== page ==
a hollow muscular organ of a somewhat conical form
lies between the lungs in the middle mediastinum and is enclosed in the pericardium
placed obliquely in the chest behind the body of the sternum and adjoining parts of the rib cartilages; projects farther into the left than into the right half of the thoracic cavity, so that about one-third of it is situated on the right and two-thirds on the left of the median plane.
Size.—The heart, in the adult, measures about 12 cm. in length, 8 to 9 cm. in breadth at the broadest part, and 6 cm. in thickness.
Its weight, in the male, varies from 280 to 340 grams; in the female, from 230 to 280 grams. It continues to increase in weight and size up to an advanced period of life; the increase more marked in men than in women.
- a conical fibro-serous sac , in which the heart and the roots of the great vessels are contained.
- placed behind the sternum and the cartilages of the 3 rd – 7th ribs of the left side, in the mediastinal cavity.
- In front, it is separated from the anterior wall of the thorax, in the greater part of its extent, by the lungs and pleuræ; but a small area, somewhat variable in size, comes into direct relationship with the chest wall, called the bare area of the pericardium .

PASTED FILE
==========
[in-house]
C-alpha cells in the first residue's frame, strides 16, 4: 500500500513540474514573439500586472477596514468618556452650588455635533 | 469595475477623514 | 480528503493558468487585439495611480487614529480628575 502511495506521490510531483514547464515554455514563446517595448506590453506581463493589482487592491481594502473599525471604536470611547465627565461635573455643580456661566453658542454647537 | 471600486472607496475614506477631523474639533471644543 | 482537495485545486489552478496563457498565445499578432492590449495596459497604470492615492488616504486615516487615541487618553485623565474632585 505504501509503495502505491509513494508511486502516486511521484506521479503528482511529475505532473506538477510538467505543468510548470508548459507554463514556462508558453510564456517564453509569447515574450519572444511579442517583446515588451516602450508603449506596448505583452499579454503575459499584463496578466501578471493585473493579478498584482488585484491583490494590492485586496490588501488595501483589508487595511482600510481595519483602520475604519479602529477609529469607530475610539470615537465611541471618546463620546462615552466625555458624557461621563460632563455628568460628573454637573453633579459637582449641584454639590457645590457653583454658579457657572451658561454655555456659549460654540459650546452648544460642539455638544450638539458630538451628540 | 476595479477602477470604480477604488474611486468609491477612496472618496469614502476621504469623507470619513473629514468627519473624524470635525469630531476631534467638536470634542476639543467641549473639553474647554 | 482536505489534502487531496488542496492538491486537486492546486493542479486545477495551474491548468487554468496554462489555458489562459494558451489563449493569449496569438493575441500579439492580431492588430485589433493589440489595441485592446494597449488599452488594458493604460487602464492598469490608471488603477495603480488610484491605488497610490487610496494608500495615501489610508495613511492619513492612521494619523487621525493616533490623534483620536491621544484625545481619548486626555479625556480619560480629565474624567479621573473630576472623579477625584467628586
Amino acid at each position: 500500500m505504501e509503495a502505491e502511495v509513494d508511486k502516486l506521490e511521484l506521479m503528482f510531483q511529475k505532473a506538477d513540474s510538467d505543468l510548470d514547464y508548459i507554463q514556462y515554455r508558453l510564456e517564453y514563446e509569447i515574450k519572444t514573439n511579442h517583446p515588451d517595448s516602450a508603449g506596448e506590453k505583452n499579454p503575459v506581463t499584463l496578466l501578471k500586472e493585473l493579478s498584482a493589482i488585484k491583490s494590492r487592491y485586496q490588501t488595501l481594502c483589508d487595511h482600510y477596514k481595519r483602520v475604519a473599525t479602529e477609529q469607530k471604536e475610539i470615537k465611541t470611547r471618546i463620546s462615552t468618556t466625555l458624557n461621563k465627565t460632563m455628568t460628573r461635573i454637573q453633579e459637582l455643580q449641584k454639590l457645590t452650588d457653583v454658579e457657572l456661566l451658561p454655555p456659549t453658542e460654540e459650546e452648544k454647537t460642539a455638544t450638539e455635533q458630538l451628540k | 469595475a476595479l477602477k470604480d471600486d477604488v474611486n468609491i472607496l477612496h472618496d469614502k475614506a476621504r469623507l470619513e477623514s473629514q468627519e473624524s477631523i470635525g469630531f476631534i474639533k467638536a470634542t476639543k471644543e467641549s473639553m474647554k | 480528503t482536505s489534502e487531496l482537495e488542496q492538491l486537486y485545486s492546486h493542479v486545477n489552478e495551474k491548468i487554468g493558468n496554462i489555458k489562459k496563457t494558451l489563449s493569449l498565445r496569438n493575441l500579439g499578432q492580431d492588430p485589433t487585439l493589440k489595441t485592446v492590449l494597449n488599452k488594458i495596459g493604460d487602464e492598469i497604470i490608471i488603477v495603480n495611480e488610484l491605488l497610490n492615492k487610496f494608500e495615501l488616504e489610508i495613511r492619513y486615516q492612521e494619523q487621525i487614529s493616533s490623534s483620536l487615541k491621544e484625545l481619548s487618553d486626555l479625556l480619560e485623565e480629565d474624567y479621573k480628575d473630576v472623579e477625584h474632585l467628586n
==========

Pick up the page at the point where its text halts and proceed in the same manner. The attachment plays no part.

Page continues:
It is the outermost layer of the pericardial membranes around the heart. It is a tough, collagenous sheet that is superficial to the parietal layer of the serous pericardium. The two are separated by a thin layer of amorphous connective tissue.
The serous pericardium of the heart is a sheet of mesothelial cells which lines, and so demarcates, the pericardial cavity. During development, where the layer has been invaginated by the heart, it comes to be divided into two:
the potential space formed between the two layers of serous pericardium around the heart. Normally, it contains a small amount of serous fluid that acts to reduce surface tension and lubricate. Therefore, the cavity facilitates the free movement of the heart.
Both layers secrete the serous fluid which serves to lubricate the surface of the pericardial cavity.